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post #101 of 136


The devil is in the details my friend the devil IS in the details.  It is the unintended consequences that is the problem with these type of laws, business is the only one that sees them for what they are. You are about 35 or so and are old enough to have seen that laws that get passed as regulation are full of details and loopholes, not to mention unintended reactions contrary to the intent of the laws. It just turns out that way, they find ways to comply, get an exception or a special permit, it just happens. It is politics.
 

Quote:
Originally Posted by AquaEyes View Post

If nobody is doing the inhumane things these laws hope to end, then how are humane laws harmful?



 

post #102 of 136

But your stance seems to be that humane laws are a bad thing, yet the example you provided as an egg producer is for them. My opinion is that there are humane egg producers, but conducting their business humanely means that their costs are higher than those who do so inhumanely. I doubt the $0.99 per dozen eggs come from places run as well as Williamette, but their under-cutting competition is able to keep prices low by using questionable practices. When a culture moves forward with regards to ethics, there will always be some who lag behind, and in business, that can relate to bigger profits and driving out of business those who hold fast to their ethics. By enacting legislation to bring things to a higher minimum, we are leveling the playing field and eliminating the cheaters from making profit by means that are technically legal, but below the standards set by current societal values. This, I believe, is why the egg producer you cited as a reference stands behind advances in humane legislation -- to allow the family-farmer business ethics to remain profitable in today's market.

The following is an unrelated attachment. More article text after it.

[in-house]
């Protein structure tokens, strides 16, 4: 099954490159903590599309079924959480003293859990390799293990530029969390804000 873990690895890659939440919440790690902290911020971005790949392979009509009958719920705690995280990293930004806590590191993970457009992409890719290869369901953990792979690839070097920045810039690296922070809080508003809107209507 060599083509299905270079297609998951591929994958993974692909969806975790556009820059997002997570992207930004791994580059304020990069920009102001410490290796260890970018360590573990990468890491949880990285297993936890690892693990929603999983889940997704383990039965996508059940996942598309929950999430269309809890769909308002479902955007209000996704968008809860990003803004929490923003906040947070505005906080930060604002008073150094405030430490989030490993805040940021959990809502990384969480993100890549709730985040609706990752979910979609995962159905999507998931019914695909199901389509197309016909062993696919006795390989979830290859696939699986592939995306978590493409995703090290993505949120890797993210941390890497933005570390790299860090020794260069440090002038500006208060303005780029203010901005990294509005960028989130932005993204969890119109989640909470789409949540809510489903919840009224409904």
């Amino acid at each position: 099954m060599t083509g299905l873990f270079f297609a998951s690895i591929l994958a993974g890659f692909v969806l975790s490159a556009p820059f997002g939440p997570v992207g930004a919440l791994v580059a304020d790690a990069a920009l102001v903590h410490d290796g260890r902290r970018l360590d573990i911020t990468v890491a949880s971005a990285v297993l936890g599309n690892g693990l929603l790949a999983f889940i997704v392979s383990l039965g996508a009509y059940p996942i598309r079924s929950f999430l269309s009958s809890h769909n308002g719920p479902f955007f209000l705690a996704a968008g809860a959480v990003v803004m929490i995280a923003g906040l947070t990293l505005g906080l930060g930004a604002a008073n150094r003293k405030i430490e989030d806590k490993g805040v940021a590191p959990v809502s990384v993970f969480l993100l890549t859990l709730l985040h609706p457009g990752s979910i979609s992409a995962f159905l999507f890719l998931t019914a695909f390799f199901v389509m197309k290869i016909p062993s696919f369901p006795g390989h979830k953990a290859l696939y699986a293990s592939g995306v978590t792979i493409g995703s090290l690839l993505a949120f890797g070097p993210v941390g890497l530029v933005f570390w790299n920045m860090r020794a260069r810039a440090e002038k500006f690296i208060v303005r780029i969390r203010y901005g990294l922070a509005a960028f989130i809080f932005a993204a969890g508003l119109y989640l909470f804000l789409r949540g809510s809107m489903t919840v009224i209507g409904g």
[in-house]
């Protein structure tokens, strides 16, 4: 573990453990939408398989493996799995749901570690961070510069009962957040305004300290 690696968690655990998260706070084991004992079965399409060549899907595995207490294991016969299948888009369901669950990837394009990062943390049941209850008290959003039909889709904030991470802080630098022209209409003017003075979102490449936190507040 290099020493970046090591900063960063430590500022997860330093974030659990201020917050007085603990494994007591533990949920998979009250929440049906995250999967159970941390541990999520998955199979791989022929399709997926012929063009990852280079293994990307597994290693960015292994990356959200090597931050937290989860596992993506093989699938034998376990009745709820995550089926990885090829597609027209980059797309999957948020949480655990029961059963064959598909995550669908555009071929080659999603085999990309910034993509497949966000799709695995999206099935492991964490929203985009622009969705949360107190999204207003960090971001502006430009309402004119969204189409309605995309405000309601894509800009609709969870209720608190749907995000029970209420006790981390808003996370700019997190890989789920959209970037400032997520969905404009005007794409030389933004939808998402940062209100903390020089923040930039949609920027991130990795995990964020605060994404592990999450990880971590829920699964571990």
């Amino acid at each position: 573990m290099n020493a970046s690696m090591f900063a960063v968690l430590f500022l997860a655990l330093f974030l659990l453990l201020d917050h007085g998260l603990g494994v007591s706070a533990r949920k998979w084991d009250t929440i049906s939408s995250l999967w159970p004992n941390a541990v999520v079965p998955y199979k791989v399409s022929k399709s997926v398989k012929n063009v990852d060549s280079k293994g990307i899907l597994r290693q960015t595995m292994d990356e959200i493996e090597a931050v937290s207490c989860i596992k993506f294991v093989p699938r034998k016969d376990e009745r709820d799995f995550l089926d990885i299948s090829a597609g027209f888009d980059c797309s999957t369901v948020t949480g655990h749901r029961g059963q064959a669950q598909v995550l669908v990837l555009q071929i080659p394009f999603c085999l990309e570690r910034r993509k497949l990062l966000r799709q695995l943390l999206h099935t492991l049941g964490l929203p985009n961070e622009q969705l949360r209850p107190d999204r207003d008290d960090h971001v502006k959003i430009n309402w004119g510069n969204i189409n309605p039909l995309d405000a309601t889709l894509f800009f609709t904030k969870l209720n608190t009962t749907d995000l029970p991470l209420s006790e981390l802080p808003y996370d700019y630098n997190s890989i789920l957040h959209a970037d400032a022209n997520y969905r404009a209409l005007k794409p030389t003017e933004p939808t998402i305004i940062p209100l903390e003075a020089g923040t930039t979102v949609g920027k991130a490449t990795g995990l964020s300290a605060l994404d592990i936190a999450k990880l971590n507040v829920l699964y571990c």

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post #103 of 136

Believe me, when the public turns against these egg producers because of the exposure on TV etc. There is no hiding place for them.

post #104 of 136
Quote:
Originally Posted by AquaEyes View Post

But your stance seems to be that humane laws are a bad thing, yet the example you provided as an egg producer is for them. My opinion is that there are humane egg producers, but conducting their business humanely means that their costs are higher than those who do so inhumanely. I doubt the $0.99 per dozen eggs come from places run as well as Williamette, but their under-cutting competition is able to keep prices low by using questionable practices. When a culture moves forward with regards to ethics, there will always be some who lag behind, and in business, that can relate to bigger profits and driving out of business those who hold fast to their ethics. By enacting legislation to bring things to a higher minimum, we are leveling the playing field and eliminating the cheaters from making profit by means that are technically legal, but below the standards set by current societal values. This, I believe, is why the egg producer you cited as a reference stands behind advances in humane legislation -- to allow the family-farmer business ethics to remain profitable in today's market.

 

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trouble here  ....it will move those jobs overseas , where there are no controls....not even health wise.

 

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post #105 of 136
Quote:
Originally Posted by AquaEyes View Post

If nobody is doing the inhumane things these laws hope to end, then how are humane laws harmful?